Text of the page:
These trying times have forced most of us to stay at home, and it has turned our world inside out. We suddenly have to stop established routines, and to some, that means stopping their coping mechanisms like going to the gym, going out with friends, or traveling. With everyone in quarantine, we’re collectively forced to address personal issues that we’ve been avoiding or to change the way to address things that plague our minds.
It’s Here, It’s Real, and We Have to Deal with It
Some people are confused about why they’re suddenly feeling down, and even otherwise healthy people are displaying signs of anxiety and depression. This isn’t an isolated case as it’s rather connected. There’s data from medical institutes that state an increase in reports of mental health issues. It cannot be denied that the current situation does not allow for the best mental disposition. It would hurt us even more to deny ourselves the fact that what we’re feeling is OK, and that being sad at a time like this is valid. Being hard on ourselves is human nature. When faced with an obstacle, be it physical or mental, our first instinct is to be stubborn. But let’s all remember that what we’re feeling is normal.
Despite the turmoil the quarantine has placed on us, it has also given us something that we’ve been deprived of: time. We now have more time than we’ve ever had before what with being forced to work from home and, in turn, cutting the commute and preparation needed for work. The time we now have is our own. We can do whatever we want with it. It’s the best time to reflect on ourselves, work on self-improvement, and generally get our act straight to hopefully come out a better person once the pandemic ends.
Read a Book
On their own, books aren’t a panacea for a troubled mind, but they sure do help a lot. Reading books is a good way to keep one occupied, away from negative thoughts that cloud the mind. Just as push-ups and squats are exercises for the body, reading is an exercise for the mind. Science has shown that regular reading decreases the chance of dementia. It helps improve your memory, concentration, and of course, mood. The kind of book you read isn’t particularly important. Be it fiction or non-fiction, as long as it offers you enjoyment. Books offer a sense of virtual experience technology has yet to replicate. This is particularly important, as reading becomes a respite from all the happenings of the world.
Beyond the relief reading can provide, it also helps us develop skills we tend to overlook. Reading any form of literature helps us practice reading comprehension, something that’s sure to help in our everyday lives. Reading books on specific fields, like science, history, or even instructional books, not only takes our mind off our situation but also imparts skills that will prove useful someday. So, when you feel down, read a book. It can help you now, and it might help you in the future.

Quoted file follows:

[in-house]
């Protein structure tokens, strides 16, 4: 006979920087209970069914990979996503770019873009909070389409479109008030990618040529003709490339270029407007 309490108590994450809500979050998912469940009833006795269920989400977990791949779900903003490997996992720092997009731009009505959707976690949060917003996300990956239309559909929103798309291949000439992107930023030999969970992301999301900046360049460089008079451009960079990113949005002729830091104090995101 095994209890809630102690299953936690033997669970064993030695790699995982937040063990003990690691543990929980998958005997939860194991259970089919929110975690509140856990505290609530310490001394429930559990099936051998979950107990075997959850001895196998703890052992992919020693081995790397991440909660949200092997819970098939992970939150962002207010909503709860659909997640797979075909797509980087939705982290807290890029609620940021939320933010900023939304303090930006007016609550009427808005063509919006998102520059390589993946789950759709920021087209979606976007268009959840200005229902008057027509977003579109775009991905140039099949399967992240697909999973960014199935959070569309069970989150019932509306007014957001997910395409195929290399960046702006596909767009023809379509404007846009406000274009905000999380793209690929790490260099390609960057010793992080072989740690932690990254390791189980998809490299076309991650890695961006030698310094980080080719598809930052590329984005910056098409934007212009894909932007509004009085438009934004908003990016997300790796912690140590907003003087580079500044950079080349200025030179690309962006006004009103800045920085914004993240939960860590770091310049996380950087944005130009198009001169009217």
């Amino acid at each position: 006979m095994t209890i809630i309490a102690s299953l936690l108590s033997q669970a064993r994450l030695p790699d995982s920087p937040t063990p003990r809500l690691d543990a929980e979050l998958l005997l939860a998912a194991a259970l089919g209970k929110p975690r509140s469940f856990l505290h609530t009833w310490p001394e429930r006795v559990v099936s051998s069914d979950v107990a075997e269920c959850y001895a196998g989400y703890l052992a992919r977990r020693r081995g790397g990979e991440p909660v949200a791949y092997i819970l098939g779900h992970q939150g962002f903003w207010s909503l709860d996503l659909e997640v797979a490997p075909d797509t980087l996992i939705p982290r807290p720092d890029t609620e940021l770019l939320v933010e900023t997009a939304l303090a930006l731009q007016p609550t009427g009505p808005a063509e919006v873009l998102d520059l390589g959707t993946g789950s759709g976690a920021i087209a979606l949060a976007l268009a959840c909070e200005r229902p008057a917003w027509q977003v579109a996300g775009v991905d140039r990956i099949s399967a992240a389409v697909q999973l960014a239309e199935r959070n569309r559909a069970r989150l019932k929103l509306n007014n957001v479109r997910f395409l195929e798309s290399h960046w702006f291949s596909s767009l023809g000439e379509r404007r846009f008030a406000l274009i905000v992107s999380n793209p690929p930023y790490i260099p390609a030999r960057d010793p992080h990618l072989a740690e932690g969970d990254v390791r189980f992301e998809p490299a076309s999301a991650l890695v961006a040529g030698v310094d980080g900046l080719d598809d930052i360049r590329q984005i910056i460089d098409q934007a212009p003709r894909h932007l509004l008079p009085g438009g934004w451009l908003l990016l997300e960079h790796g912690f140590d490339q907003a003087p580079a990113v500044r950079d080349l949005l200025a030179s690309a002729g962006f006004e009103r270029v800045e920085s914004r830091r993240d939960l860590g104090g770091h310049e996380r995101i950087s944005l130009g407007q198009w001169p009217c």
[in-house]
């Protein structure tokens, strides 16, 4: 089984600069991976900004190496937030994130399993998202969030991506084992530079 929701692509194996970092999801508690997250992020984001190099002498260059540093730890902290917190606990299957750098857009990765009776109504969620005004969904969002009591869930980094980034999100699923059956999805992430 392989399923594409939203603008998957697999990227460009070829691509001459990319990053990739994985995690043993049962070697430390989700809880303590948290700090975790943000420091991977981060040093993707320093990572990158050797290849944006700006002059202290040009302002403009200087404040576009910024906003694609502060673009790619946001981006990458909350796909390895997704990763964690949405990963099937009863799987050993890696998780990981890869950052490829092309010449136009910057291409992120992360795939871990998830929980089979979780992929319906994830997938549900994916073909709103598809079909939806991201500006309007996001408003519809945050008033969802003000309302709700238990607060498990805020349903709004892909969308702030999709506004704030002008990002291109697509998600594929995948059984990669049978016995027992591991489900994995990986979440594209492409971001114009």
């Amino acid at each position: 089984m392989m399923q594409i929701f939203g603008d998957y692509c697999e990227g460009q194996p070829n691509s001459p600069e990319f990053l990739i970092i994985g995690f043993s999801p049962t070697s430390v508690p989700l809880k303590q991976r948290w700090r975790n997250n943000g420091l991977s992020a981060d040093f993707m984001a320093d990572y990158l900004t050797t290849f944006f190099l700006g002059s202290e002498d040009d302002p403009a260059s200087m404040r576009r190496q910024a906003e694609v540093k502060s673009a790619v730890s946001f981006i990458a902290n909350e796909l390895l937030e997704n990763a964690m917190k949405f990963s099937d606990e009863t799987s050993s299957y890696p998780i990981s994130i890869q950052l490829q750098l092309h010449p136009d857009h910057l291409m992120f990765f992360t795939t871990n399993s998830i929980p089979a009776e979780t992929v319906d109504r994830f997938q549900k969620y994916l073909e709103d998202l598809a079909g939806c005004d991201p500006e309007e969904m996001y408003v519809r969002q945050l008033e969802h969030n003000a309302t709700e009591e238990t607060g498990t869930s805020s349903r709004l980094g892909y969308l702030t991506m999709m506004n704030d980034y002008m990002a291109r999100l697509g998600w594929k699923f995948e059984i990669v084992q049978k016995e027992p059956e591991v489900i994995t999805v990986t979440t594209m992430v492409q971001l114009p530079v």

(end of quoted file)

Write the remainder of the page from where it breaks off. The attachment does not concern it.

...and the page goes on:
Similar to reading books, exercise has long been part of every psychologists’ prescription. And it’s well-supported by science, as research suggests that activities that increase our heart rates may play a role in reducing depressive symptoms. It’s even known to help with anxiety. Yet even with how often it’s prescribed and despite its proven effects, a lot of people overlook exercising. But now is the best time to get started.
You don’t need to purchase expensive exercising equipment. You can begin with simple exercises like jumping jacks, a few repetitions of push-ups, maybe even just running-in-place. The key is to find a comfortable pace to start with. It should be enough to work a sweat up, but not too much that you want to throw up. So begin slow, be consistent, and work your way from there.
Consult with a Professional
Ultimately, consulting a professional is an irreplaceable priority. Facilities like Camelback Recovery LLC offer help, and it’s something that’s worth mulling over. Nothing replaces professional help, and nothing should prevent you from seeking it. We can only do so much for ourselves, and once we think we can’t do more, it’s time to turn to the pros. Nothing is embarrassing about it. Even if we think we’re strong, consulting the proper authorities won’t do any harm. And in a time like this, we need all the help we can get.
Take Care of Yourself
This crisis has affected all of us in varying gravity, some worse than others. Employment has been very erratic, the economy is in danger, and even the act of going out is dangerous. This is a time when we have to take care of ourselves even more. We may be eating healthy, but we should never neglect what is perhaps the most important organ of all: our mind.